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  • Author or Editor: Ronald H. Blackley x
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The majority of Vidalia onions are produced as a transplanted crop. Seeding in high density plantings in September is followed 8 to 10 weeks later by transplanting to final spacing. This practice is labor intensive and expensive. Direct seeding would save on labor, cost, and time. Traditionally, transplanting has been done because of better winter survival, more uniform stands, and better irrigation management during seedling emergence. Beginning 5 years ago, we began evaluating direct seeding onions. Initially, seedstems (bolting) and lack of uniform stand establishment were the main problems. Sowing in September resulted in almost 100% seedstems and using a belt planter with raw seed resulted in poor singulation for uniform stand establishment. Mid-October ultimately proved to be the best time for sowing Vidalia onion seed. Earlier sowing resulted in more seedstems and later planting did not give the plants sufficient time to grow resulting in later stand loss during cold winter temperatures. Using polymer coated seed and a precision vacuum planter resulted in uniform, even stand establishment. Fertilizer requirements are almost half with direct seeded onions compared to transplanted onions with a reduction in the need for fungicides and herbicides. We have established direct seeded onions both with drip irrigation and overhead irrigation. There was concern that center-pivot irrigation would not be able to sufficiently irrigate fields during seedling establishment with the frequent hot fall days we experience. Since this work was initiated several growers have successfully produced direct seeded onions under center-pivot systems. Direct seeding Vidalia onions requires attention to detail because there is only one opportunity to get it right. Timing is also critical particularly with planting date and herbicide application.

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Fertilizer rates of N, P, K were evaluated over 4 years (2000–03) as were different sources of experimental and commercial fertilizers. The highest total yields and yields of jumbos (≥7.6 cm) occurred with nitrogen rates of 140–168 kg·ha–1. Neither phosphorus nor potassium rates had an affect on total yield. Phosphorus rates of 0-147 kg·ha–1 and potassium rates of 0–177 kg·ha–1 were evaluated. Increasing nitrogen fertilizer resulted in increasing leaf tissue nitrogen, but did not affect P, K, Ca, or S. Increasing phosphorus fertilizer increased leaf tissue phosphorus only slightly (p = 0.060) with no affect on other leaf nutrient levels. Increasing potassium fertilizer did affect leaf tissue potassium 2 out of 4 years with none of the other leaf nutrient levels affected. Several fertilizers were also evaluated including an experimental fortified peat (10%N), calcium nitrate, ammonium nitrate, diammonium phosphate, 5–10–15 (56 kg·ha–1 N), 18-6-8 liquid, 14–0–12 8%S liquid, 19–8–19 slow-release at rates of 140 and 168 kg·ha–1 nitrogen. All were used to supply 168 kg·ha–1 nitrogen unless noted otherwise. P and K were supplied according to soil test recommendations unless they were part of the fertilizer formulation. There were no differences between the different fertilizer sources for total yield and differences in jumbo yields only occurred one year out of three years of testing and for medium (≥5.1 and <7.6 cm) yields there were differences two years out of three years of testing.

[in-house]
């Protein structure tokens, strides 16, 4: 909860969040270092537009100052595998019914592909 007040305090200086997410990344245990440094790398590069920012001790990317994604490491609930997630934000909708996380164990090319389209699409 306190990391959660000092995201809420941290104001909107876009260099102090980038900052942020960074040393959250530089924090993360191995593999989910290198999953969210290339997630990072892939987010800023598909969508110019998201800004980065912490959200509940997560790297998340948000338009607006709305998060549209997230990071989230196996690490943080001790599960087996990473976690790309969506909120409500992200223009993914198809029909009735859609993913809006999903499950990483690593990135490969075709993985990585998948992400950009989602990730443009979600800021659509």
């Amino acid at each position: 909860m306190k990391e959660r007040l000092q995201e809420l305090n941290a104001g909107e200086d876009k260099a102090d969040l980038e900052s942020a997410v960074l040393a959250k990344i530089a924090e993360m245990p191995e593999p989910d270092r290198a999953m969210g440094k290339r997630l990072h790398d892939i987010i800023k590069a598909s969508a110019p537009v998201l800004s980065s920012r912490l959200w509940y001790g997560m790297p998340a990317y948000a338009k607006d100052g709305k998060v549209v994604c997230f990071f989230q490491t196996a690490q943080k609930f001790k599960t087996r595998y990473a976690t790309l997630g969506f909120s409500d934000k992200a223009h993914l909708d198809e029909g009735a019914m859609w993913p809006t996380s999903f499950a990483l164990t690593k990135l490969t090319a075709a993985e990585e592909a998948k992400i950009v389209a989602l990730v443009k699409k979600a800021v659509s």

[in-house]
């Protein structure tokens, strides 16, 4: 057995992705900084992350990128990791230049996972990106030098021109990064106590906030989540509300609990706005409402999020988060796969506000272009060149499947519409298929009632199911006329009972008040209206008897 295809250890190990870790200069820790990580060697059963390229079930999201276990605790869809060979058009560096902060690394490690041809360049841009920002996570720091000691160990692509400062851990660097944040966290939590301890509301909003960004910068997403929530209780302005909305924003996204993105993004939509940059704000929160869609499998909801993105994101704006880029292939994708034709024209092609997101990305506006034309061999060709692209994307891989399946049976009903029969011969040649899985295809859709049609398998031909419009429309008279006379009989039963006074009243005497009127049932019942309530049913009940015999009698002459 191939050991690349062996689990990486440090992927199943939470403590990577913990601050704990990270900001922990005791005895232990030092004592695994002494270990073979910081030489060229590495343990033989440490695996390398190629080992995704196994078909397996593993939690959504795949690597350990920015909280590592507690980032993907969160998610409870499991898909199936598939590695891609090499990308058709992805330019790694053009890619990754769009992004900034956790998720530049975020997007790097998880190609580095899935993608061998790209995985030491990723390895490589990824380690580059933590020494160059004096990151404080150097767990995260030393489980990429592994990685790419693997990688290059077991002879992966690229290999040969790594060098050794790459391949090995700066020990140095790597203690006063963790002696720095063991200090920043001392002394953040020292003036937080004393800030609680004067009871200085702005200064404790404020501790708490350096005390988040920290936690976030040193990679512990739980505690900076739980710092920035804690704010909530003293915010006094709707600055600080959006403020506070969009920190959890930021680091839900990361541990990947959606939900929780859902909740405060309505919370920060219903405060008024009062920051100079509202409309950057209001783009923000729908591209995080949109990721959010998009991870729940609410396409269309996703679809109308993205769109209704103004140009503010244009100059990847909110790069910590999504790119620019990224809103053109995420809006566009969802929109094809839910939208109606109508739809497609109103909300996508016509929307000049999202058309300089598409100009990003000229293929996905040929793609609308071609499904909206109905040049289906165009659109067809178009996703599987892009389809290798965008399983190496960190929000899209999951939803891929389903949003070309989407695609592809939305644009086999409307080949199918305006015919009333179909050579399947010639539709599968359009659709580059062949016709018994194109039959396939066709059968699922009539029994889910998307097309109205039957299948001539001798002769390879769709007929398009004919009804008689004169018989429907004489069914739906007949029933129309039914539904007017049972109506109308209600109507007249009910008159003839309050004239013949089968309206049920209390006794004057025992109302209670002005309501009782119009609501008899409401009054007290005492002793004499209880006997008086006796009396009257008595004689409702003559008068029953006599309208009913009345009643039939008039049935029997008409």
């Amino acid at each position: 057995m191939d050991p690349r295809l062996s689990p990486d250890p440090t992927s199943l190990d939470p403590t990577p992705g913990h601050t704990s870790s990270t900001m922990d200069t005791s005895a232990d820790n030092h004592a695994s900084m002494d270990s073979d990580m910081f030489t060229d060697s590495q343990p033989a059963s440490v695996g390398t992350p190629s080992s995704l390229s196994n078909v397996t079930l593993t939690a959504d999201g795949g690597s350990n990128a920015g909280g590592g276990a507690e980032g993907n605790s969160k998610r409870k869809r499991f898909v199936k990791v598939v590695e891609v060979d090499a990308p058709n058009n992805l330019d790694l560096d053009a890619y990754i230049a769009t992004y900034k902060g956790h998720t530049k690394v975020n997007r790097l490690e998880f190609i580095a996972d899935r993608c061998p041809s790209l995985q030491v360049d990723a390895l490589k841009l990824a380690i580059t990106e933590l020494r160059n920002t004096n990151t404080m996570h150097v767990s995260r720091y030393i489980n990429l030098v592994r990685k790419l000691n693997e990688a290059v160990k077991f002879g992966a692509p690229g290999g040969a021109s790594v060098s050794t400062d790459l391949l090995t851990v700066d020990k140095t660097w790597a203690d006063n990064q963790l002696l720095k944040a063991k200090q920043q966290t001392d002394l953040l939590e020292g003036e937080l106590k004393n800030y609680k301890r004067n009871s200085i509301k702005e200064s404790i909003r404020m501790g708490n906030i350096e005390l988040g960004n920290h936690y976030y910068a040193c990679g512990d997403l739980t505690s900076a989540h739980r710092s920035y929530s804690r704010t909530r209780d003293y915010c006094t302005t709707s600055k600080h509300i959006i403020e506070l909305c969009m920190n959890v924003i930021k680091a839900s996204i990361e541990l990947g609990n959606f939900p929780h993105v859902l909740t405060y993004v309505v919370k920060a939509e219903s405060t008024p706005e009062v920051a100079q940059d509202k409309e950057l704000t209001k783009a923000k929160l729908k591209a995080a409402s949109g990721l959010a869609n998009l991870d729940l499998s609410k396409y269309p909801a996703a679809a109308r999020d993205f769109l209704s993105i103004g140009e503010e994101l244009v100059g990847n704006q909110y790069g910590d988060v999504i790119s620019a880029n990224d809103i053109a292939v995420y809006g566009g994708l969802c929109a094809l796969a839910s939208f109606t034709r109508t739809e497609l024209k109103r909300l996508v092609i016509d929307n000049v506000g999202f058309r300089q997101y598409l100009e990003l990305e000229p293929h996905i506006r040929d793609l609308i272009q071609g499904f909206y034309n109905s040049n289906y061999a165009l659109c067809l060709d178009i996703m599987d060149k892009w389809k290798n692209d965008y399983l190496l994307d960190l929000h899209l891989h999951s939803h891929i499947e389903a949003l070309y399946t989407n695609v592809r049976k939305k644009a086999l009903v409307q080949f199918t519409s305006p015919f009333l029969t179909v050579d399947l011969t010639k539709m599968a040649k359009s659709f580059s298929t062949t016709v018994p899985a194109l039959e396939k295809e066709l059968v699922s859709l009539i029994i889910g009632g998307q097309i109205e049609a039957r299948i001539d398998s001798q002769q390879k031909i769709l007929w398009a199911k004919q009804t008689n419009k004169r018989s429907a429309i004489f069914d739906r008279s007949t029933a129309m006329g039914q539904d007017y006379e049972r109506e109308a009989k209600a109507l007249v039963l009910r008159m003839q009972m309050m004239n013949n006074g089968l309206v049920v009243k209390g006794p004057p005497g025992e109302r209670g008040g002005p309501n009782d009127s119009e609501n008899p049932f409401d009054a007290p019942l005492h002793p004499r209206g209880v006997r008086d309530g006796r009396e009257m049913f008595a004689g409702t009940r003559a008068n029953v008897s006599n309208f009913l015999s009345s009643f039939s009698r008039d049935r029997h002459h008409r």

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Short-day onion (Allium cepa) variety trials were conducted in southeastern Georgia from 2000–03. Data collected and evaluated included total yield, graded yield, harvest date, number of seedstems, number of doubles, number of onion centers, bulb shape, disease incidence, bulb pungency, and storability in controlled atmosphere (CA) storage. Fifty-eight varieties were evaluated in the trials with 10 varieties appearing in all 4 years. Twenty-nine varieties appeared only once in the trials. Eight varieties had jumbo yields (≥3-inch diameter) that were not significantly different from the greatest jumbo yielding variety in 2 of the 4 years of testing and included `Century', `EX 19013', `Georgia Boy', `Mr. Buck', `Sapelo Sweet', `Savannah Sweet', `Sweet Vidalia', and `WI-609'. Early season varieties were strongly daylength dependent with foliar lodging occuring early and uniformly. Late season varieties were more prone to bacterial infection particularly if postharvest heat curing was employed. Although significant differences between varieties for seedstems (flower formation) and bulb doubling occurred almost every year, environmental conditions were an important part of their development. Five varieties had seedstems in 2 of the 3 years seedstems were prevalent that did not differ from the greatest number of seedstems for that year and included `Cyclops', `Georgia Boy', `Mr. Buck', `Pegasus', and `SSC 6372 F1'. `Sapelo Sweet' and `Sweet Advantage' had more than 5% bulb doubling in 3 years of the trials. Pungency as measured by pyruvate analysis ranged from 1.1 to 5.4 μmol·g–1 fresh weight (FW) over the 4 years of trials. There were nine varieties that were, for 2 years or more, among the greatest in percent marketable onions after 4.5 months of CA storage: `Georgia Boy', `Granex 1035', `Granex 33', `Ohoopee Sweet', `Sapelo Sweet', `Savannah Sweet', `Sweet Melissa', `Sweet Melody', and `SRO 1000'.

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